The British national overseas nationality came as a result of the sovereignty of Hong Kong being handed over from the UK to China on July 1st 1997.
People who were British overseas territories citizens because of their connection with Hong Kong were able to register to become a British national overseas before the handover took place. British overseas territories citizens from Hong Kong who did not register but who had no other nationality or citizenship on June 30th 1997 became British overseas citizens on July 1st 1997.
Those with British national overseas status can get a UK passport and receive consular assistance but they are subject to immigration control.
However, those with British national overseas status may be entitled to apply for a BNO visa which allows you to live and work in the UK. Family members of British nationals overseas can also be eligible for this visa.
British protected person
You would have become a British protected person on January 1st 1983 if you met one of the following requirements:
- You were a citizen or national of Brunei
- You were already a British protected person
- You would have been born stateless in the UK or an overseas territory because one of your parents was a British protected person when you were born
British protected people will usually lose their status if they gain another type of nationality or citizenship or if the territory they were connected with became independent and they became a citizen of that country.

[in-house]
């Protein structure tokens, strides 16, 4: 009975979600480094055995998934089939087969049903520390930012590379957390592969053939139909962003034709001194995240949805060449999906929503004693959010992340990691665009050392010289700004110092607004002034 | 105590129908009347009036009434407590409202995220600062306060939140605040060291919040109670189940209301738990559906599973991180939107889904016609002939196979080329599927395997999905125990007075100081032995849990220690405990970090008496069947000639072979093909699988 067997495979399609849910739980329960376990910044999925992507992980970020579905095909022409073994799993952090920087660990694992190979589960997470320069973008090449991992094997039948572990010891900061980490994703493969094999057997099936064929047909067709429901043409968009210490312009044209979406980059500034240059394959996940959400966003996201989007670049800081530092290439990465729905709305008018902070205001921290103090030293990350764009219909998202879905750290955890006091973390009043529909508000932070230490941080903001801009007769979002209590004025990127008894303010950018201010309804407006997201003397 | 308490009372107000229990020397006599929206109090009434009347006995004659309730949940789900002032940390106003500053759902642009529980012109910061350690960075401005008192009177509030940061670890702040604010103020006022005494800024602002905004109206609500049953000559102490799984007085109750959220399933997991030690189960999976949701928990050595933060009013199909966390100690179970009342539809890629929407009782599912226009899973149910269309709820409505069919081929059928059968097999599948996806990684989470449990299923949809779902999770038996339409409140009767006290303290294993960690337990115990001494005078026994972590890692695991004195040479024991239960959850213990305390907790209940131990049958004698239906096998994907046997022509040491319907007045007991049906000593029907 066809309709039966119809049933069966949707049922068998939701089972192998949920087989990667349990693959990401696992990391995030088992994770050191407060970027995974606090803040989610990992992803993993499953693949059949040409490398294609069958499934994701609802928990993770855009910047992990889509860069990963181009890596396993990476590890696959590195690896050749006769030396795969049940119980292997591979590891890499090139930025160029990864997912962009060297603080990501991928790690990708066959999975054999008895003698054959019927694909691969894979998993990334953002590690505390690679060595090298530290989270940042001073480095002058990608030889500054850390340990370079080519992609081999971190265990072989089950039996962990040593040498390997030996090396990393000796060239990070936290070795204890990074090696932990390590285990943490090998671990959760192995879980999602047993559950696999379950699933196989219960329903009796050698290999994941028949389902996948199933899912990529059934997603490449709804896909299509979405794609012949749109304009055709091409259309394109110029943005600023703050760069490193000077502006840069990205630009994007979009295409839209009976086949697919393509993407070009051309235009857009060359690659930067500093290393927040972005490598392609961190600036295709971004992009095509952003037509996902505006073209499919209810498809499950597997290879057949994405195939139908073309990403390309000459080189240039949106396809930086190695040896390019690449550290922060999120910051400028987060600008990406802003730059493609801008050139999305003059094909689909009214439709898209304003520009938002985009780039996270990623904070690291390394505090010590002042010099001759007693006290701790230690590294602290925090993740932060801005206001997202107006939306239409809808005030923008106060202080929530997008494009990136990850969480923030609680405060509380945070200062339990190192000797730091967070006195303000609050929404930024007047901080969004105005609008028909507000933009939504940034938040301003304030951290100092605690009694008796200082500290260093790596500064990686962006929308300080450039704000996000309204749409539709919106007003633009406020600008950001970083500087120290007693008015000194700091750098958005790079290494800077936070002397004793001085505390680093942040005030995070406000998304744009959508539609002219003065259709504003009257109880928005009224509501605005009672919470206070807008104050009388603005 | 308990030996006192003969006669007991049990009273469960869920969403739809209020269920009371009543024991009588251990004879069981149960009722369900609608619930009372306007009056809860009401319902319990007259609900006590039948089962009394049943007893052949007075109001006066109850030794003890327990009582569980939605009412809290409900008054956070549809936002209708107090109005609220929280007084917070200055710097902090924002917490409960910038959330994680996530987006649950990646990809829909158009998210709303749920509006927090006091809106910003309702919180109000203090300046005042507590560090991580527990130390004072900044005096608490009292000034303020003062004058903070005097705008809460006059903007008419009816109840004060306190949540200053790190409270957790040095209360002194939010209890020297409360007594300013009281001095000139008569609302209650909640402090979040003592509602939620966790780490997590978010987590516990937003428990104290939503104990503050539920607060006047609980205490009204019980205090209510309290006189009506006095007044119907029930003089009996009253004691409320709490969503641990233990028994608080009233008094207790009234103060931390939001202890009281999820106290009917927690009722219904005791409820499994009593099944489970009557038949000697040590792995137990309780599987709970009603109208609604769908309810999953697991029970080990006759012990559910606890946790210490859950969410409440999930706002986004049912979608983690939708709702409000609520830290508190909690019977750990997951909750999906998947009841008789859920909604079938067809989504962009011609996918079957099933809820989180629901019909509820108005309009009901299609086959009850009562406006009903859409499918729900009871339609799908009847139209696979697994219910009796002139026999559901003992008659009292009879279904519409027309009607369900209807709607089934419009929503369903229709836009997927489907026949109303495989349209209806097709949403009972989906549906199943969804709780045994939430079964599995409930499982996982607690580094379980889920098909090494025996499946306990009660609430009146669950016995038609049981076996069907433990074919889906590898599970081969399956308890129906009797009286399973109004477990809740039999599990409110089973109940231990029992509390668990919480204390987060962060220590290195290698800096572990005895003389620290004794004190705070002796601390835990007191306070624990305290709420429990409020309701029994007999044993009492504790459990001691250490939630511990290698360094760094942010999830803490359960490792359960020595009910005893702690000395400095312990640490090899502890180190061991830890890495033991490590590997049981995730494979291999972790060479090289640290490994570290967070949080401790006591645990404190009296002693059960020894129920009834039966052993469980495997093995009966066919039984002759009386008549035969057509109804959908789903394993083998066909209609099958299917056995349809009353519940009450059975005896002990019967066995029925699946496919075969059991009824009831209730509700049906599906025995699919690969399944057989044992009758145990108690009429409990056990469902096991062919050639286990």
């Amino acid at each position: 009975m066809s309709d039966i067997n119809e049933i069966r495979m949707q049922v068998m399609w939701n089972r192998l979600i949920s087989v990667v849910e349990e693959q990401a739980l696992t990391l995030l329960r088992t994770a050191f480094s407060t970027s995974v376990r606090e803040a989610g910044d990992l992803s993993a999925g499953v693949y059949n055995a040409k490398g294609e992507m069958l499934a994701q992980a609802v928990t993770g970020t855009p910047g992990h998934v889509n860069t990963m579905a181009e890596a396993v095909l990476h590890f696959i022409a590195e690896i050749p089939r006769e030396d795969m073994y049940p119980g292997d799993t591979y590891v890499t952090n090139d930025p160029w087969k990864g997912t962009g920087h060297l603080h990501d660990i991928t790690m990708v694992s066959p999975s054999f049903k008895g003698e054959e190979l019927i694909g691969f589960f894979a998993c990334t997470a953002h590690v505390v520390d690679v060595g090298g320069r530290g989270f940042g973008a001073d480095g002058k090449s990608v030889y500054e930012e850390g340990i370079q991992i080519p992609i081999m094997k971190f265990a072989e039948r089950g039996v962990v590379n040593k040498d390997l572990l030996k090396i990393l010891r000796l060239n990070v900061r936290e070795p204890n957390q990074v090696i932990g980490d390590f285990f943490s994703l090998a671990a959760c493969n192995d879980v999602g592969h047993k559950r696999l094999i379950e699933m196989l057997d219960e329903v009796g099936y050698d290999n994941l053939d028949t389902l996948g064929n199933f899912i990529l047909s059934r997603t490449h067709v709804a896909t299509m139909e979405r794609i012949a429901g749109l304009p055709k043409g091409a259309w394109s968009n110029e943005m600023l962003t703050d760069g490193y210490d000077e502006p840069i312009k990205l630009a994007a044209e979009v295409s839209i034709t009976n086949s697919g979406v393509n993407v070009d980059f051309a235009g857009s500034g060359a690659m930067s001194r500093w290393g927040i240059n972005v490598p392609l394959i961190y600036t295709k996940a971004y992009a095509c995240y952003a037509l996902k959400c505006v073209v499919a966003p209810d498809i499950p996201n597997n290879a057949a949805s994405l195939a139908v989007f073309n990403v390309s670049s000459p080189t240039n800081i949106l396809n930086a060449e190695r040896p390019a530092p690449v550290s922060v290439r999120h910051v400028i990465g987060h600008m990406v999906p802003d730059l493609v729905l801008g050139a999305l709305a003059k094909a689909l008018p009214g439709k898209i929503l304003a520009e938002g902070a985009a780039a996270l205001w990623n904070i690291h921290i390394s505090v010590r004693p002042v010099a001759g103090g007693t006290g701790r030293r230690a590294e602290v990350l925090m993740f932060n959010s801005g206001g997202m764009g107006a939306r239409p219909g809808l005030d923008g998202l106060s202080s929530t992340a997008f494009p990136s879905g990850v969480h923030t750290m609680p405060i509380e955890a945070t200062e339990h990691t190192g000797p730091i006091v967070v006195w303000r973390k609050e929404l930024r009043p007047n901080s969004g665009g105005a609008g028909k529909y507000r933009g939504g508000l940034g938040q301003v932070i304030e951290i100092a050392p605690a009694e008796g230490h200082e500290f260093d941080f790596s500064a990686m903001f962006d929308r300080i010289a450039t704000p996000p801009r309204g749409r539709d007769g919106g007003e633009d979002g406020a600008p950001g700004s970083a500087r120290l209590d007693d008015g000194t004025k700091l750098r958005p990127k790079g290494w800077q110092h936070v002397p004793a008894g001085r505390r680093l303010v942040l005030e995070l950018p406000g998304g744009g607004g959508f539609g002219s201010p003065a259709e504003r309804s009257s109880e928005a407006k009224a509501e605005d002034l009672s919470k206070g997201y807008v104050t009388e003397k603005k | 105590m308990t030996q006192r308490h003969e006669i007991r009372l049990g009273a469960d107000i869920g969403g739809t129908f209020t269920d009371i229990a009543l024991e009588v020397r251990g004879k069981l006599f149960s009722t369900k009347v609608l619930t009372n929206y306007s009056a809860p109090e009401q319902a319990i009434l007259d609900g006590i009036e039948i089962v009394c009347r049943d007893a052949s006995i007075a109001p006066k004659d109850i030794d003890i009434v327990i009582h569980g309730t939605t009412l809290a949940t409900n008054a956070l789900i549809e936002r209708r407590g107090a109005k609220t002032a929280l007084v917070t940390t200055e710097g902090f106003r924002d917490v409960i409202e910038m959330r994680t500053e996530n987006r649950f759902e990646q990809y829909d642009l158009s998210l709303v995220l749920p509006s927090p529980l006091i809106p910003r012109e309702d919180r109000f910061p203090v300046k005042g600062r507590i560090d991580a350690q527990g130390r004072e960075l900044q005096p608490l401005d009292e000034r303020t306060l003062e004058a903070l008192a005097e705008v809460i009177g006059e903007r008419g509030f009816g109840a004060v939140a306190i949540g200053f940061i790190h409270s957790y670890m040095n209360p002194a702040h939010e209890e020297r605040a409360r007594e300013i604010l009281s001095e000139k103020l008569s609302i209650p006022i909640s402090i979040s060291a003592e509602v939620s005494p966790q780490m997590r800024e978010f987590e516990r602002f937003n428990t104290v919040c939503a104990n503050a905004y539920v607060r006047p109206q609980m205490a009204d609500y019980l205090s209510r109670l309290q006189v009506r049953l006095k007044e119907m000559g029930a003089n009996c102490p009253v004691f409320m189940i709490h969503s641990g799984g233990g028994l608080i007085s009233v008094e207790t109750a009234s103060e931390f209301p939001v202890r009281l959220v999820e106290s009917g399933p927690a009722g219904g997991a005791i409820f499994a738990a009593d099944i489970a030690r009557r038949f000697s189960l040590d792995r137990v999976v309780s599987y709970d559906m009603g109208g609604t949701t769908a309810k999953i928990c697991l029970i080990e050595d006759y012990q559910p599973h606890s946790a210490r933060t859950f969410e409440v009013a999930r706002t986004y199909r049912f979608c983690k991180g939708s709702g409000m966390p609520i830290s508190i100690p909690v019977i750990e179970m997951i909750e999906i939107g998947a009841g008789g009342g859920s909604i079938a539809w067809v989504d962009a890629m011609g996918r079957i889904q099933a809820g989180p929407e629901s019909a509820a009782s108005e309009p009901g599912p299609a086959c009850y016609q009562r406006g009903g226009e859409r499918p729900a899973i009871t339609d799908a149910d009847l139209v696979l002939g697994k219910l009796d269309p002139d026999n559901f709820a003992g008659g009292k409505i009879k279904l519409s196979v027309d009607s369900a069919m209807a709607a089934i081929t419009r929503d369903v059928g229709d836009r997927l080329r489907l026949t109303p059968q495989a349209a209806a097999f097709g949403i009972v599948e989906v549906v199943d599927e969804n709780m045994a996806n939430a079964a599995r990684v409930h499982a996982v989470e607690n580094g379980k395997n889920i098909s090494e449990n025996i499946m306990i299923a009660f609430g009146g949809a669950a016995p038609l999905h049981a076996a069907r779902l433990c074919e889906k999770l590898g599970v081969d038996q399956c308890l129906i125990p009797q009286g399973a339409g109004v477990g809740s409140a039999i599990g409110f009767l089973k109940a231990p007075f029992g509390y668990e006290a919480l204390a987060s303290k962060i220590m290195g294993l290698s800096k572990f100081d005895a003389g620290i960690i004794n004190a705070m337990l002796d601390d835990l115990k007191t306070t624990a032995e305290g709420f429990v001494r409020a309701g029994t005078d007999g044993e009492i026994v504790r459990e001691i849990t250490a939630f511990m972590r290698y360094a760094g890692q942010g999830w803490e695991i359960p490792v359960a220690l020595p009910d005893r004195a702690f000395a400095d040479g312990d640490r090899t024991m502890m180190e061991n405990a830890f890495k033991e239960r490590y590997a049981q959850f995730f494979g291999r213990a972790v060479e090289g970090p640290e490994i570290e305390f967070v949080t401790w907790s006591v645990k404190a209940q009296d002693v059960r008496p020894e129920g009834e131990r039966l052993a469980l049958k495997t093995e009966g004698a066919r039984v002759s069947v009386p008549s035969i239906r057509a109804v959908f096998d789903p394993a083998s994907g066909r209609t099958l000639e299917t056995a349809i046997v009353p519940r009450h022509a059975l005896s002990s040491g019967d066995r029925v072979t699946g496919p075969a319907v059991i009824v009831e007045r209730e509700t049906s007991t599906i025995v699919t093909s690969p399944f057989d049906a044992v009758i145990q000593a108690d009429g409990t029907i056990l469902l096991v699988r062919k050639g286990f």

The rights of a British protected person are the same as overseas citizens, this includes the right to a UK passport and consular support but does not include the right to live and work in the UK without being subject to immigration control.
How can London Immigration lawyers help?
British nationality law is complex and can be very difficult to understand but our lawyers are highly trained when it comes to British nationality and citizenship law and they can assist you with any issues you may be facing.
Whether you are unsure about the type of nationality you hold, the rights you have as a British national or if you want to make a British citizenship application, our lawyers can help. No matter how complicated your issue may be our team have the knowledge and expertise to be able to assist you.
For more information about our British citizenship and nationality services get in touch with our team today on 020 4502 8582.